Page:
FAUN FABLES Theatrical and deathly sincere.
Faun Fables
Fri May 13
Dante's
1 SW 3rd

"My voice was given to me as an instrument for inspiration for my friends, and as a tool of torture and destruction to my enemies."--DIAMANDA GALAS

It's with this quote that the biographical section of faunfables.net concludes--a succinct assessment of what is without doubt the most polarizing aspect of Oakland's Faun Fables. It's a voice that's rasped and sinewy, and fueled by a lung capacity powerful enough to burst a hot water bottle. It's a voice with flecks of Grace Slick--had the Jefferson Airplane traded their more strained rock edges for a gig as a cabaret band. It's the voice of Dawn "The Faun" McCarthy--and it's only the first hurdle.

Upon exiting the cabaret scene of New York in 1997, McCarthy took up a presumably mystical journey as a traveling minstrel (no, for real) throughout Europe for a year, a maiden odyssey documented in Faun Fables' 1998 debut, Early Song. Soaked up in a myriad of European influence, the music of Early Song was primarily a sparse, dramatic folk affair--one that completely defies the gentleness that such adjectives might suggest. Its follow-up, the hyper-theatrical Mother Twilight, solidified McCarthy's vision--a combination of Shakespearean fantasy, mystic minstrelism, and freak-folk otherworldliness. There is nothing plain nor aimless in Dawn McCarthy's folk vision--every corner feels fantastically focused.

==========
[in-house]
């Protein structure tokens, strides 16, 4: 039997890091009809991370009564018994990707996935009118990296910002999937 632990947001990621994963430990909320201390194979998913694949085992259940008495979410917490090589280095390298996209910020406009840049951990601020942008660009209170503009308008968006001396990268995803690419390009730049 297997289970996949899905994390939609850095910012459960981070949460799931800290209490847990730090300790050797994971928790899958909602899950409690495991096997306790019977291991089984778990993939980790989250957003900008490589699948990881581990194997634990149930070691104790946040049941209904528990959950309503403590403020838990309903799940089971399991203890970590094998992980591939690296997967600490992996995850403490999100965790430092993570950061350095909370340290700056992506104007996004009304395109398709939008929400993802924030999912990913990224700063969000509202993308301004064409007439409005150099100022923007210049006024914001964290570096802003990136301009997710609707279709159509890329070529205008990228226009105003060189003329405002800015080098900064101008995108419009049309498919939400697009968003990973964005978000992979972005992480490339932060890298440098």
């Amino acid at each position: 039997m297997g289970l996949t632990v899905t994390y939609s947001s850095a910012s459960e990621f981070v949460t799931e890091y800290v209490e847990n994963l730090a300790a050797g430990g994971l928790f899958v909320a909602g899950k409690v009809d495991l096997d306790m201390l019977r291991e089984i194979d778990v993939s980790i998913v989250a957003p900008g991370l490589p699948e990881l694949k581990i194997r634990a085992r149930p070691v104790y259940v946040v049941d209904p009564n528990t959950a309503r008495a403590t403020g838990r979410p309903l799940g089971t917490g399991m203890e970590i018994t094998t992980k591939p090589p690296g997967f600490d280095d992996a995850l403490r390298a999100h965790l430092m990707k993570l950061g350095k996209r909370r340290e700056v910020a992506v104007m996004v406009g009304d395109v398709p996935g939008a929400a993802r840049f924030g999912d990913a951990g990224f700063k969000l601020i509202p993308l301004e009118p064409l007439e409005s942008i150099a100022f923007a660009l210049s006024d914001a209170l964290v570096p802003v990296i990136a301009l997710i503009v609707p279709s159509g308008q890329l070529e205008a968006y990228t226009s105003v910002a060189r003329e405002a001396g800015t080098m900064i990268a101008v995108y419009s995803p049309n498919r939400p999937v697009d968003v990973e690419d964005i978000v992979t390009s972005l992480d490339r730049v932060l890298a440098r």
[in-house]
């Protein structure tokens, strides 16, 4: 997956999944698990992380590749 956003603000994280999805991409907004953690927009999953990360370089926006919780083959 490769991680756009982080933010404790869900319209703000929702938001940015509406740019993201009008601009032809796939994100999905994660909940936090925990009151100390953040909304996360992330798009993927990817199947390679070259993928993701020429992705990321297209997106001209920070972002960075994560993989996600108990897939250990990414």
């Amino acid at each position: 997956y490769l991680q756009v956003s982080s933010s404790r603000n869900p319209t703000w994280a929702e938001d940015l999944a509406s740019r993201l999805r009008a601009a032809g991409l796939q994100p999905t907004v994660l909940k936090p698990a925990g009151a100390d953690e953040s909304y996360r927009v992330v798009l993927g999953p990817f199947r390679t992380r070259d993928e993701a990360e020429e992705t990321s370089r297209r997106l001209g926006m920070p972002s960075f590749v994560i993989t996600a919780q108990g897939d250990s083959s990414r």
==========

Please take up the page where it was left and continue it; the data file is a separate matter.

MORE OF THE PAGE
Mother Twilight caught the attention of Drag City, who have since reissued the record, along with last year's Family Album. Don't let the logo of a modish indie fool you, however--the music of Faun Fables shares very little with the winking, painfully self-aware theatricality of the freak-folk movement. Faun Fables are, in fact, theatrical in the absolutely least hip sense of the word--drama club, Tolkien theatrical--and, it seems, deathly sincere. Because of this, Dawn The Faun's approach feels much more at home within the esoteric realms of her now-frequent collaborator Nils Frykdahl (Sleepytime Gorilla Museum, Idiot Flesh) than amidst the Nylon-ready Williamsburg "freaks" in dashikis--much more likely to be pumped out of, say, an organic co-op than spun between bands at the Doug Fir. Because, for better or worse, Faun Fables are the real fucking deal.